The two newest airlines in Hawaii are Malaysia-based AirAsia X and Singapore-based Scoot. Both are low-cost carriers, the presence of which is helping keep airfares to Japan in check. Unfortunately, though, Scoot Airlines is ending its Honolulu service in the near future.
My friend and points and miles extraordinaire, Ryan Kanda, brought the news of Scoot’s departure from Hawaii to my attention. And it’s news that I, of course, find unfortunate. After all, any reduction in competition is a negative change. But, Scoot’s parent, Singapore Airlines, doesn’t seem to think Hawaii is a right fit for them after all.
End of Service
According to the Honolulu Star-Advertiser, Scoot intends to leave the Hawaii market in June of 2019. That’s about a year and a half since the airline first began service to Hawaii back in December 2017. However, according to airline officials, the route has suffered from weak demand. Further, the route cut is part of a larger shuffling of services being made by Singapore Airlines as it absorbs SilkAir.
Currently, Scoot services Hawaii four time a week between Honolulu and Singapore Chiangi with a stopover in Osaka, Japan. The route is operated by the carrier’s Boeing 787-8 and offers airfares as low as $240 one-way between Osaka and Honolulu.
How Scoot Compares to the Competition
Scoot’s pricing model is unbundled, meaning passengers must pay for seat selections, checked bags, and even meals. It’s the same model offered by fellow LCC AirAsia X, which operates between Honolulu and Kuala Lumpur via Osaka. However, AirAsia appears to offer plusher seats than Scoot, which offers seats that look a lot like those on Hawaiian Air’s 717 fleet. Not what I’d want to sit on for eight to nine hours. Plus AirAsia offers lie-flat sleeper seats for those that wish to upgrade and more frequencies.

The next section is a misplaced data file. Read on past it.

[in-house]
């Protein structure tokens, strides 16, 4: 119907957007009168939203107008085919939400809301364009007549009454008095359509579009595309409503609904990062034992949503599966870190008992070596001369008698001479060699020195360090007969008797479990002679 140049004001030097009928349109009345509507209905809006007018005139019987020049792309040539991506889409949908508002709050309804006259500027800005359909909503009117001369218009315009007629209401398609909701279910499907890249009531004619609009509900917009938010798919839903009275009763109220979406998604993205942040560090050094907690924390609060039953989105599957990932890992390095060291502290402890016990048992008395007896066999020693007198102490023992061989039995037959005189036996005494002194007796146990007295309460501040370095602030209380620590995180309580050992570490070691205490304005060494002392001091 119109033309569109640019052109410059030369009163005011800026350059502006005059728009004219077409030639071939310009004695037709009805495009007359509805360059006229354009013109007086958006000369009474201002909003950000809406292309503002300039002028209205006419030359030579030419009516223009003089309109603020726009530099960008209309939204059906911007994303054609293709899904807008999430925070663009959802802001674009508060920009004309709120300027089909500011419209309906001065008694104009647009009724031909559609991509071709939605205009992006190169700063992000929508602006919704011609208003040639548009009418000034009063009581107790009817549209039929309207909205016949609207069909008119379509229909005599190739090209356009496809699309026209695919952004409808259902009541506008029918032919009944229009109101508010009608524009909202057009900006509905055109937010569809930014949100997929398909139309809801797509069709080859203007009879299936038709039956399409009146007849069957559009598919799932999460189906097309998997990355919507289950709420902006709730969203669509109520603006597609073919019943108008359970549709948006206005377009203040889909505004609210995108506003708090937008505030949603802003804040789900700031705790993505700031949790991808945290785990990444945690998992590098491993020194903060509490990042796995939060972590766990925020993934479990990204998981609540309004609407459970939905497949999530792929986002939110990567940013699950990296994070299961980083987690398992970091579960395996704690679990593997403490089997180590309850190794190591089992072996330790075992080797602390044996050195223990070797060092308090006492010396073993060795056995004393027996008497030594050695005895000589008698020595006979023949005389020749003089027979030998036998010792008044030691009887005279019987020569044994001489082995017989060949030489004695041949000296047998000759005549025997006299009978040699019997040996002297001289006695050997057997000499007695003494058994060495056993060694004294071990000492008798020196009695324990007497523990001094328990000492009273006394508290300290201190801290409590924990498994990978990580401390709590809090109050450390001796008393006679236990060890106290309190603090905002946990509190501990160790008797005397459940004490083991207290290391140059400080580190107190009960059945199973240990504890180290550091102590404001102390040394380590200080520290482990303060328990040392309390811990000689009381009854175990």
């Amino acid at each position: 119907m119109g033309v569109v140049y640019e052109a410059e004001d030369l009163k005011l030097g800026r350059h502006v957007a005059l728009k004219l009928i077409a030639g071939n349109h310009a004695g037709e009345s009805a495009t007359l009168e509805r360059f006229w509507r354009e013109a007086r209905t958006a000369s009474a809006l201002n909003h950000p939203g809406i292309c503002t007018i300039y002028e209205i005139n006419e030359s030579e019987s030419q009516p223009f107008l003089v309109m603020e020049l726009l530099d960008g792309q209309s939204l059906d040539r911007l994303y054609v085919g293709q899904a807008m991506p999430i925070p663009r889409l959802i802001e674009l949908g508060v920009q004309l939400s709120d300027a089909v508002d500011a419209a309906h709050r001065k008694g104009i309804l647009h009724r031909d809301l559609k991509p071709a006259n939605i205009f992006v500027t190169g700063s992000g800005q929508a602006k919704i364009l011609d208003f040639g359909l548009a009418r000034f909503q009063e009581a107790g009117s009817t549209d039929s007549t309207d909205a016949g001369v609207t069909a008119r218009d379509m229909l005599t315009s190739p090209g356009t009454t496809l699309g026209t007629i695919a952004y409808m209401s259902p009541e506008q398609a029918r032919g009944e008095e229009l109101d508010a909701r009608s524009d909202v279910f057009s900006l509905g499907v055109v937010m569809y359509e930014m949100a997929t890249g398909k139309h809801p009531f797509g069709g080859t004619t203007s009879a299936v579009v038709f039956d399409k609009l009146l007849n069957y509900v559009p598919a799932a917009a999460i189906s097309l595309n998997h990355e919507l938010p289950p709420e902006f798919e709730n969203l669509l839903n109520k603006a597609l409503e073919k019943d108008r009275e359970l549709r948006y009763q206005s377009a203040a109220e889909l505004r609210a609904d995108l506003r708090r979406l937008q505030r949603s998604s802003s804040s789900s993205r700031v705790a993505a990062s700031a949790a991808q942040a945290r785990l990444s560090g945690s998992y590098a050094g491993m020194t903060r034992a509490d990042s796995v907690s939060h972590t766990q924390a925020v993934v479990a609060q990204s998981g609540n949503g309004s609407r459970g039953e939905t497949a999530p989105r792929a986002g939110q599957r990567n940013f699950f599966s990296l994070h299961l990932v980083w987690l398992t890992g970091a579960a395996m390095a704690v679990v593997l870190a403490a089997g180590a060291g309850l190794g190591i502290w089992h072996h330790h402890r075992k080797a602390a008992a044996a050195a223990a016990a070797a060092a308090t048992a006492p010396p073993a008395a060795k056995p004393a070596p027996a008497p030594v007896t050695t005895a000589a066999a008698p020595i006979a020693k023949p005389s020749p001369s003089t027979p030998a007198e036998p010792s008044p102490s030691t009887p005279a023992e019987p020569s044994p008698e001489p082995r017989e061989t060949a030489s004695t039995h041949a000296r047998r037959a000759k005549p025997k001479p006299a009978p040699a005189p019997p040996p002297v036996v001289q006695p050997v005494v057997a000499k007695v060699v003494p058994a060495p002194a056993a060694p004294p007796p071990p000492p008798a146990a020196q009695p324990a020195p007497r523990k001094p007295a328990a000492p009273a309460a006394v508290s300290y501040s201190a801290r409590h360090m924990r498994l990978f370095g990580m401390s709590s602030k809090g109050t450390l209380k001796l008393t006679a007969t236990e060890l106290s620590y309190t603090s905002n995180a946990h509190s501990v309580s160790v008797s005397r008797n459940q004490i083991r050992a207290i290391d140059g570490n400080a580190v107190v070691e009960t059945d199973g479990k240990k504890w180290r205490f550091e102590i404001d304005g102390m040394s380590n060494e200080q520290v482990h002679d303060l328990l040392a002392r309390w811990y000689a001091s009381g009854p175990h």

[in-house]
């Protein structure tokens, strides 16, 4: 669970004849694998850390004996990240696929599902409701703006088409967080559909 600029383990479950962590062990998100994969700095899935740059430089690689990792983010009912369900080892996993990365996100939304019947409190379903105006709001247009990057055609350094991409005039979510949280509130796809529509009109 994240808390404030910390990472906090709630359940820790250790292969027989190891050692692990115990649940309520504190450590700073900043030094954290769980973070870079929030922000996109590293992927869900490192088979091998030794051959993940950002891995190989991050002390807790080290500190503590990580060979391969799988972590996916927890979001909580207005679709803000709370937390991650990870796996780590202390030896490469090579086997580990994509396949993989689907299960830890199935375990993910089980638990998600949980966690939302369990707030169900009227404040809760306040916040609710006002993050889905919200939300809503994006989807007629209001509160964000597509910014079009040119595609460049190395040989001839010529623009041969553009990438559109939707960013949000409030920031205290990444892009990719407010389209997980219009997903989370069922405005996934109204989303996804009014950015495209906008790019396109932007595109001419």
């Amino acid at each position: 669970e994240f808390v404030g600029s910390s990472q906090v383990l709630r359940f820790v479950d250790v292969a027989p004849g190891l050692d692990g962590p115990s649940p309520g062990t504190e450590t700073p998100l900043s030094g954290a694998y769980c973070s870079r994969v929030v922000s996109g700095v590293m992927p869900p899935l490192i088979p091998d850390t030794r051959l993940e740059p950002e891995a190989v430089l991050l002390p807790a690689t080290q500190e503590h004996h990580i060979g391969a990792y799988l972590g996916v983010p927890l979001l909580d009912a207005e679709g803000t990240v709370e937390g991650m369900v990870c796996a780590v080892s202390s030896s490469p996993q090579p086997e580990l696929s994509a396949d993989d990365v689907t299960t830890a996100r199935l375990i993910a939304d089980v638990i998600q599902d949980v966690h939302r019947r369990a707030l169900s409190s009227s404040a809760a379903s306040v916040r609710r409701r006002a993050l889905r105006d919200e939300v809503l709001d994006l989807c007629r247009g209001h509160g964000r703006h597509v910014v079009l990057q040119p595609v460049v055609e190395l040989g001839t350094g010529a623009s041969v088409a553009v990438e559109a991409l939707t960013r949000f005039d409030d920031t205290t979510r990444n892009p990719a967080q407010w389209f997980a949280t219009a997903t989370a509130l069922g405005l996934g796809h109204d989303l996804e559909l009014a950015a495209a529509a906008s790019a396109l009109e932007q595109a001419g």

Likewise, Hawaiian offers a much higher level of service at competitive prices to Japan too. In recent history, it’s been possible to find fares on Hawaiian between Hawaii and Japan as low as $500 roundtrip. And flights on Hawaiian don’t come with any extra fees. All passengers receive at least two complimentary checked bags, meals, and advance seat selections. Meanwhile, United also offers fares around the $500 to $600 range too.
And, of course, the big unknown in the Hawaii-Japan market is the commencement of ANA’s A380 service early next year. As you may recall, ANA has three Airbus A380’s that they plan to put into service between Honolulu and Japan. How exactly they plan to do this, though, is beyond me. Adding that many seats to the market will cause prices to crash, so it’ll be interesting to see what they do in practice. Nevertheless, prices are going to come down, in my opinion, once this service begins, something Hawaiian and Japan Airlines are already taking steps to hedge against.
Scoot Airlines is Ending Its Honolulu Service, Final Thoughts
Again, this is bad news for travelers between Hawaii and Japan. Especially those that fly between Honolulu and Osaka. However, Scoot’s flight is not one I’d consider taking. Their hard product looks far too uncomfortable for a flight of that duration. And especially since Scoot’s full-service competitors continue to offer competitive fares. But I wouldn’t assume others will increase airfares just yet. Like I said earlier in this post, I believe ANA’s A380 service is going to be a game changer in this market. Of course, we’ll have to wait a little longer to see exactly how that service impacts Hawaii-Japan flying.